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Feed bags

 
Posts: 82
Location: mid Ohio, 40.318626 -83.766931
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Ok,what to do with old feed bags. I get thru 10 -20 per week during the winter months from feeding the goats and chickens.
I would like to find some economical way of storing these apart from stuffing bags within bags.
Apart from the property here in Ohio I also have land in Colorado, where I would like to use these bags to build a sand bag home.
Does any one have any ideas for storage for these.

Thanks Phil
 
gardener
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Location: Central Texas zone 8a
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Laying them flat would be my guess. The question would be how many can stack before a new one is started. Stuffing in bags takes too much space.
 
pollinator
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Location: Big Island, Hawaii (2300' elevation, 60" avg. annual rainfall, temp range 55-80 degrees F)
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I collect feed bags from the cattle ranchers in my area. I use them when I sell my homemade compost.

As for storage, I stack them flat putting some heavy boxes atop the stack to flatten them out good. Once the stack gets around 2 foot thick, I tie it up with baling twine. Then I stack the tied up stacks in a pile in the barn. That's the best method I've come up with so far. It still takes up space. I haven't figured out an easy, simple way to compress the stacks further.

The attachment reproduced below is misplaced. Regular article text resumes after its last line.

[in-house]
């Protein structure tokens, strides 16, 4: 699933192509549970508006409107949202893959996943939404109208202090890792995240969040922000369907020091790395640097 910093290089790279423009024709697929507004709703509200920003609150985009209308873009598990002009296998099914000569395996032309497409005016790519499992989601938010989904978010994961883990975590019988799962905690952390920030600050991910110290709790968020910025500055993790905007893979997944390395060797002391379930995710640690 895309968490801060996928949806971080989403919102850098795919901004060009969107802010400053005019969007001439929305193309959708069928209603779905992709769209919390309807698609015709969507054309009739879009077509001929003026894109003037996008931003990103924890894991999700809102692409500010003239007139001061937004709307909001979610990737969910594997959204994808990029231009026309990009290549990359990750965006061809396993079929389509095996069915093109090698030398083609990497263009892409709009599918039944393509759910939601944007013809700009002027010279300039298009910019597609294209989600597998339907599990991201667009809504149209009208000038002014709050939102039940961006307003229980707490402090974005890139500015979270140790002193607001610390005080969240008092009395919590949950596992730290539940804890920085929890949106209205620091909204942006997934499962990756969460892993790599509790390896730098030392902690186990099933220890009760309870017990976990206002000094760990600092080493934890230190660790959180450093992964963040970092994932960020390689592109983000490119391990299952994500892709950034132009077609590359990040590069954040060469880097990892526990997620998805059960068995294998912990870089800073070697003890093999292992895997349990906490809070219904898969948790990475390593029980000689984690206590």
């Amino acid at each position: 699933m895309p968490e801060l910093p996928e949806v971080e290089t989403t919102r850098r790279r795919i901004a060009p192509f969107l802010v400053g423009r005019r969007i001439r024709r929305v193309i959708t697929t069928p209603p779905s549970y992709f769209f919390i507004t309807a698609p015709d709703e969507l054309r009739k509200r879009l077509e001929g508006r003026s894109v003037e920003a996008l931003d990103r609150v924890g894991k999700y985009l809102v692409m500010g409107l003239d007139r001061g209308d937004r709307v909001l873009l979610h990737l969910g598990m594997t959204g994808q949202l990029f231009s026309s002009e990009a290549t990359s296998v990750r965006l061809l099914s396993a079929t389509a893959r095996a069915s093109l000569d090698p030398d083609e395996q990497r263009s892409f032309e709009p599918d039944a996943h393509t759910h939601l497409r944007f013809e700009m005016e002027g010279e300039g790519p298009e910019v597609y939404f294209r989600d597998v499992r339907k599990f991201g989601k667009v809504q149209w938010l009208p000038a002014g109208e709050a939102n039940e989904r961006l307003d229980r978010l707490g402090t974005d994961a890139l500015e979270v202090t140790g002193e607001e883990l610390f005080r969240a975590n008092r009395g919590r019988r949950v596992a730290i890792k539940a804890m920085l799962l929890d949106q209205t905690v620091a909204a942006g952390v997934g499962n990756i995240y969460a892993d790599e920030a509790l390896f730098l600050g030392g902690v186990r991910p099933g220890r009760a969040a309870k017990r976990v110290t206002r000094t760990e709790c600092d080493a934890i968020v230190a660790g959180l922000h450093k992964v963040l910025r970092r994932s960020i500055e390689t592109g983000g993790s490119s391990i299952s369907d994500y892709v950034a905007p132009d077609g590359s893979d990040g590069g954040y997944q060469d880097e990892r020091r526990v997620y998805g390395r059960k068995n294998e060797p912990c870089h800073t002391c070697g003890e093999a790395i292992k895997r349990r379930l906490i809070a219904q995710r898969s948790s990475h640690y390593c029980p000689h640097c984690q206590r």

pollinator
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As the others have said, flattening is best. Ive saved sacks from a brewery, and flattened and folded ten or twelve then placed them into another bag. Easy to count later, if you care to.

I’d also warn about UV degradation, the sacks that I had broke down after a year or two, in full sun. Tearing to pieces easily, shedding tiny bits all over. So, if you are saving them do it well, indoors, so they don’t get ruined before you need them. Also, make sure that they are completely empty so that rodents or insects don’t go after the leftovers... fouling things and chewing holes!
 
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We lay about 6 bags flat on a table, then we roll them over a piece of pvc pipe.  When they are tightly rolled we remove the pvc and tie the bags in two places with the string off the bags.  These can then be placed in cardboard boxes to be stored.
 
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